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Smart Building Data visualisation with a 3D printed controller

Sometimes data cannot be easily read through graphs, lists or maps. Sometimes we need 3D. That’s why we mapped our climate sensor data onto a realtime 3D model. To control this ‘digital twin’ we also created a physical controller, shaped after our office building (KBF). This is the KBF-controller.

Please note: I wrote this article and created its materials for Mirabeau. Some materials might be co-created. The results and projects are always done in a team.

Mirabeau KBF controller

One of the hardest things about the sensor data of our smart building project is to make the information relatable, intuitive and accessible. We needed the data to be part of the building, rather than just a reading from a list.

Quickly see the realtime health of our building

We wanted to show if it’s too hot in a specific room, where that room is and how the room and it’s temperature relates to the environment within the building and to other sensorial data. With use of the controller we are now able to control and select the data-layer we want to see and have quick insights into the current health of our building..

Introducing: 3D data building with the KBF-Controller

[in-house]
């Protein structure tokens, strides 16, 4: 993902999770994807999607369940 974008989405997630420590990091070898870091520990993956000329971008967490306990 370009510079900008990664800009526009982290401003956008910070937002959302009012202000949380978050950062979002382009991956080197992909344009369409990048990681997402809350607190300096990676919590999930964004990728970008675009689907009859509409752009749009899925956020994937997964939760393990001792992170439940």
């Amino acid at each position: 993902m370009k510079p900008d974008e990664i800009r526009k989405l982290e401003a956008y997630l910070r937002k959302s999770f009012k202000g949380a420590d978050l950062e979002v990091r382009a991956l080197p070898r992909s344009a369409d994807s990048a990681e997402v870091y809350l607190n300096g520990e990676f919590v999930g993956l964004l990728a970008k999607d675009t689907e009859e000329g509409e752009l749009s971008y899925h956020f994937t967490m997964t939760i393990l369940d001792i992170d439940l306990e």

To rotate and pitch the 3D model and the represented data on the screen we needed a controller. Because the data was about our Amsterdam HQ, we thought it would be cool to also make the controller look like our office “Kauwgomballenfabriek”.

Mirabeau KBF building design

So we 3D printed an incrementally more finished model of our building. First we used Lego bricks to get a feel of size and weight and after finalizing the 3D model, we started embedding and programming sensors, processors and software to make the controller actually control the 3D model on the screen.


Make our data move …. in 3D!

To make the screen 3D model move in synchrony with the physical version we used a gyroscopic (IMU) breakout board. This board creates a stream of movement data. Every time the KBF-Controller moves, it creates data for the screen-model to move. That data is sent to the 3D presentation on screen using a local Wifi hotspot running inside the physical model. With use of an Arduino MKR1000 module and a battery we made the controller completely wireless.


Since the gyroscope mainly talks about the changes since the previous seconds, it can drift a little bit, that’s why we also implemented buttons to switch the view, but also reset the position and add a little fun to the experience.

Next steps

Exploring and combining new tools and media like physical controllers and 3D data visualization is a corner stone of our innovation program. We are committed to learn and translate those learnings to concrete spin offs for our clients to build upon with our teams. Be it climate control, or data visualization.

In this case, combining different technologies like 3D modelling, implementing IoT electronics and data visualization techniques we made a different kind of interface, showing future possibilities of bringing data to life.

Right now we’re considering Augmented Reality layers to discover and visualize data onto the real world, or physical 3D models. Imagine walking around in a building and literally see all the sensor data, telling you current conditions and deviations. With these techniques there are a lot of new ways to explore to provide insights and discover the value it can add to different professions. Stay tuned for new updates.